I love to watch people on the street and if I see someone wearing something that inspires me — a cut or a colour — I'll go home and sketch it, then make it.
"A few years ago at a party, and wearing a pair of hotpants, funnily enough, I overheard these older women bitching about how I was dressed. At first I wanted to hide and then I suddenly heard mum's voice, and I thought, 'Nah, stuff you,' and I went and danced right in front of them. Mum and I have completely different styles. We always have. But she allowed, no more than that, she entrusted me, to develop my own."
Lynne: "I remember having terrible arguments about the look Megan favoured at age 12 or 13. It was black hoodies, black karate shoes and ill-fitting jeans, kind of early grunge. I think I was unreasonable in hindsight. She also went through a period in her late teens and early 20s, of dressing in a style that could best be described as ... um ... 'trailer trash' that I really struggled with. But as she's got older, I've loved all her clothing and style choices. She wears beautiful pieces confidently and cleverly. I would say she is comfortable in her body and not afraid to choose clothes that are flattering and commanding."
I am in awe of women who are always well-groomed - you know, encased in head-to-toe cashmere with a permanently swishy bob. But I do wonder whether they're not missing out somehow on the joy of schlepping about in trackies ...
What's the best thing in your wardrobe?
Megan: "A pair of skinny black leather pants that cost me an arm, a leg, and a couple of organs."
Lynne: "My black suede chisel-toe R M Williams boots. Best boots ever."
What's the most tragic thing?
Megan: I am incredibly ruthless with my wardrobe. Twice a year I review its contents. Every garment has to earn its place. Do I still wear it? If yes, is it still in good enough nick? If not, is it spectacular/timeless enough to stick around until the next cull? So the long answer is nothing - hopefully tragic never makes the cut."
Lynne: "Ugg boots. Ugh. So curl-up-in-front-of-the-fire comfy though. Wouldn't be seen dead outside of my house in them."
Paris Mitchell, stylist and co-founder of online store, The Mercantile, and Jude Mitchell, co-editor and publisher of Verve magazine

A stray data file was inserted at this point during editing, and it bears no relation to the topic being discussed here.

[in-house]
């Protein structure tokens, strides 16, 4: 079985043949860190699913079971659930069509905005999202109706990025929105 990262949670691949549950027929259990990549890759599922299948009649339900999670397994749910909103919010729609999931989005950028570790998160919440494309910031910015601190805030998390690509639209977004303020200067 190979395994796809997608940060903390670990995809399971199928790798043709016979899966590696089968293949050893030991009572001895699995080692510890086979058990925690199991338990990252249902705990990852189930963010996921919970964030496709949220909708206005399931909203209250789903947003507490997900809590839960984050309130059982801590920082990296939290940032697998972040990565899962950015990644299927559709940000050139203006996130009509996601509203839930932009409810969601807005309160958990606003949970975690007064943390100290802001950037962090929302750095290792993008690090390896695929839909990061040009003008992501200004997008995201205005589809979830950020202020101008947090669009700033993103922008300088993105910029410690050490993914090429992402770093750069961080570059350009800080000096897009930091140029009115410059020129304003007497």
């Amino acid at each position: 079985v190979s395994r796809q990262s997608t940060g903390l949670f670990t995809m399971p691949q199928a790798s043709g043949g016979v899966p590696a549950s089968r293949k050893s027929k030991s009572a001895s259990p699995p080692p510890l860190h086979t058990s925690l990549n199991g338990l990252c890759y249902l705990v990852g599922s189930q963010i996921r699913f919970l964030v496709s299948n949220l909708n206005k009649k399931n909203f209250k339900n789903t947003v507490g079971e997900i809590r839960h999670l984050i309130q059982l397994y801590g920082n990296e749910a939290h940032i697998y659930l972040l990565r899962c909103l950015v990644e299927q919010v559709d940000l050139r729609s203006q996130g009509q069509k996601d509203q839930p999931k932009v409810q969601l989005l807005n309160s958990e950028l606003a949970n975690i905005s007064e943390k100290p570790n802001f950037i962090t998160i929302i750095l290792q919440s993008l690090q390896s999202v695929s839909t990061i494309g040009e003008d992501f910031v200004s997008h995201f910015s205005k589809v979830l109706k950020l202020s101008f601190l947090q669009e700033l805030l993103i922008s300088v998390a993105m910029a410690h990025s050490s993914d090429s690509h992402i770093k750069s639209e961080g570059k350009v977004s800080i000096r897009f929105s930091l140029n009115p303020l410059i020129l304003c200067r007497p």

Paris: "My mum has shaped my style in more ways than I can remember. She's is always creating and inspiring, whether it be in the way she styles herself or decorates her home or the way she runs her business.
"It's always done with such ease and style.
Our family calls it 'Judifying'. Mum has always nurtured the way I dress — even when I was into wearing three-inch platforms to school at 7 years old."
Mixing old with new is something I've always naturally gravitated towards — making sure I wear the clothes, not the other way around.
Jude: "Paris has always been interested in style. I remember from an incredibly early age she would sketch shoes. We had builders working on our home at that time and she asked them to build high wooden platforms on her shoes. She has a beautiful ease about the way she wears her clothing — her style always looks incredibly sophisticated.
There is always has a point of difference when she dresses. She mixes vintage and new together with such ease — it's like they were invented together."
I love rummaging through Paris' wardrobe — she always says to me, 'Help yourself to anything you wish.' Sharing clothing is a big part of our life.
A stylish pair
Has Paris taught you anything about style?
Jude: "Yes definitely. One of the things I cherish is that she has taught me is to buy quality not quantity. As we age we sometimes loose a little confidence so for me I adore having Paris around to boost me a little. She is the best."
What's the best thing in your wardrobe?
Paris: "The dress Mum wore in the Miss Auckland pageant in 1969. I had it restored and it's so incredible. It was thanks to Mum and this dress that I found a love for bringing vintage clothes back to life, which led to The Mercantile."